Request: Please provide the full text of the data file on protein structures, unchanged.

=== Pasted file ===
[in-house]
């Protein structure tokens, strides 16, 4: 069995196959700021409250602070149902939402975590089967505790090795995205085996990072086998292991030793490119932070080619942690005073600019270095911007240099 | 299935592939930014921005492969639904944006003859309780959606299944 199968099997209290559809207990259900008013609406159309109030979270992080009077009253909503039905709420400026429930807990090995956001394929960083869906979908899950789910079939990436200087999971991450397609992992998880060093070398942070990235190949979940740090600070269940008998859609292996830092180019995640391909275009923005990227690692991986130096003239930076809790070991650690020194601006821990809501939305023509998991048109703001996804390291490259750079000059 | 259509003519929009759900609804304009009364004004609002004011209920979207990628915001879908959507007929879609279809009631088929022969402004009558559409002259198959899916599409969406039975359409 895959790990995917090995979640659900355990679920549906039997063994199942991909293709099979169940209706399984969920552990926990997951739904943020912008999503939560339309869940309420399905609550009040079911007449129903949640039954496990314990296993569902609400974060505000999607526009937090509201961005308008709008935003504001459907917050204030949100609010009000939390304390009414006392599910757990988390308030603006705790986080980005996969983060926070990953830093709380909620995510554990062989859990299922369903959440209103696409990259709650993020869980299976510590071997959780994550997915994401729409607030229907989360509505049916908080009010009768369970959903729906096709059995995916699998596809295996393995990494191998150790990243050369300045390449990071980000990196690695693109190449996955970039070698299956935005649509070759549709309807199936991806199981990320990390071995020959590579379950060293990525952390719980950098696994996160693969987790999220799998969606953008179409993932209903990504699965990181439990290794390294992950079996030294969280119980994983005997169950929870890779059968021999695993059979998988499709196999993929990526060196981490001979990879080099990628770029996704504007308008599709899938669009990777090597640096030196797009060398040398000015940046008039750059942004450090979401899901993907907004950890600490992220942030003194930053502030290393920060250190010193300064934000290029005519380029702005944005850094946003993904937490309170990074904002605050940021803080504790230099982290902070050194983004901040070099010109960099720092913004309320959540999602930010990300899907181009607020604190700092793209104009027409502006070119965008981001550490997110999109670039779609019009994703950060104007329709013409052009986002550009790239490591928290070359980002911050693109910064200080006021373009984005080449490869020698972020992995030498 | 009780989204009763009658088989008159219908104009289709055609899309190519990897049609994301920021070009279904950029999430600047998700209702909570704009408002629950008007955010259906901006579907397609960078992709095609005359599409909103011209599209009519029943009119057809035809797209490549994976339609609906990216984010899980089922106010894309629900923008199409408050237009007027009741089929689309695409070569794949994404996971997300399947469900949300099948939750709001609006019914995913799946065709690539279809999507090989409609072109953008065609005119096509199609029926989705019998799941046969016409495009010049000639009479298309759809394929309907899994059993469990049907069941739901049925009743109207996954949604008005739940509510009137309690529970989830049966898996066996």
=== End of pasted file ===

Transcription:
[in-house]
């Protein structure tokens, strides 16, 4: 069995196959700021409250602070149902939402975590089967505790090795995205085996990072086998292991030793490119932070080619942690005073600019270095911007240099 | 299935592939930014921005492969639904944006003859309780959606299944 199968099997209290559809207990259900008013609406159309109030979270992080009077009253909503039905709420400026429930807990090995956001394929960083869906979908899950789910079939990436200087999971991450397609992992998880060093070398942070990235190949979940740090600070269940008998859609292996830092180019995640391909275009923005990227690692991986130096003239930076809790070991650690020194601006821990809501939305023509998991048109703001996804390291490259750079000059 | 259509003519929009759900609804304009009364004004609002004011209920979207990628915001879908959507007929879609279809009631088929022969402004009558559409002259198959899916599409969406039975359409 895959790990995917090995979640659900355990679920549906039997063994199942991909293709099979169940209706399984969920552990926990997951739904943020912008999503939560339309869940309420399905609550009040079911007449129903949640039954496990314990296993569902609400974060505000999607526009937090509201961005308008709008935003504001459907917050204030949100609010009000939390304390009414006392599910757990988390308030603006705790986080980005996969983060926070990953830093709380909620995510554990062989859990299922369903959440209103696409990259709650993020869980299976510590071997959780994550997915994401729409607030229907989360509505049916908080009010009768369970959903729906096709059995995916699998596809295996393995990494191998150790990243050369300045390449990071980000990196690695693109190449996955970039070698299956935005649509070759549709309807199936991806199981990320990390071995020959590579379950060293990525952390719980950098696994996160693969987790999220799998969606953008179409993932209903990504699965990181439990290794390294992950079996030294969280119980994983005997169950929870890779059968021999695993059979998988499709196999993929990526060196981490001979990879080099990628770029996704504007308008599709899938669009990777090597640096030196797009060398040398000015940046008039750059942004450090979401899901993907907004950890600490992220942030003194930053502030290393920060250190010193300064934000290029005519380029702005944005850094946003993904937490309170990074904002605050940021803080504790230099982290902070050194983004901040070099010109960099720092913004309320959540999602930010990300899907181009607020604190700092793209104009027409502006070119965008981001550490997110999109670039779609019009994703950060104007329709013409052009986002550009790239490591928290070359980002911050693109910064200080006021373009984005080449490869020698972020992995030498 | 009780989204009763009658088989008159219908104009289709055609899309190519990897049609994301920021070009279904950029999430600047998700209702909570704009408002629950008007955010259906901006579907397609960078992709095609005359599409909103011209599209009519029943009119057809035809797209490549994976339609609906990216984010899980089922106010894309629900923008199409408050237009007027009741089929689309695409070569794949994404996971997300399947469900949300099948939750709001609006019914995913799946065709690539279809999507090989409609072109953008065609005119096509199609029926989705019998799941046969016409495009010049000639009479298309759809394929309907899994059993469990049907069941739901049925009743109207996954949604008005739940509510009137309690529970989830049966898996066996």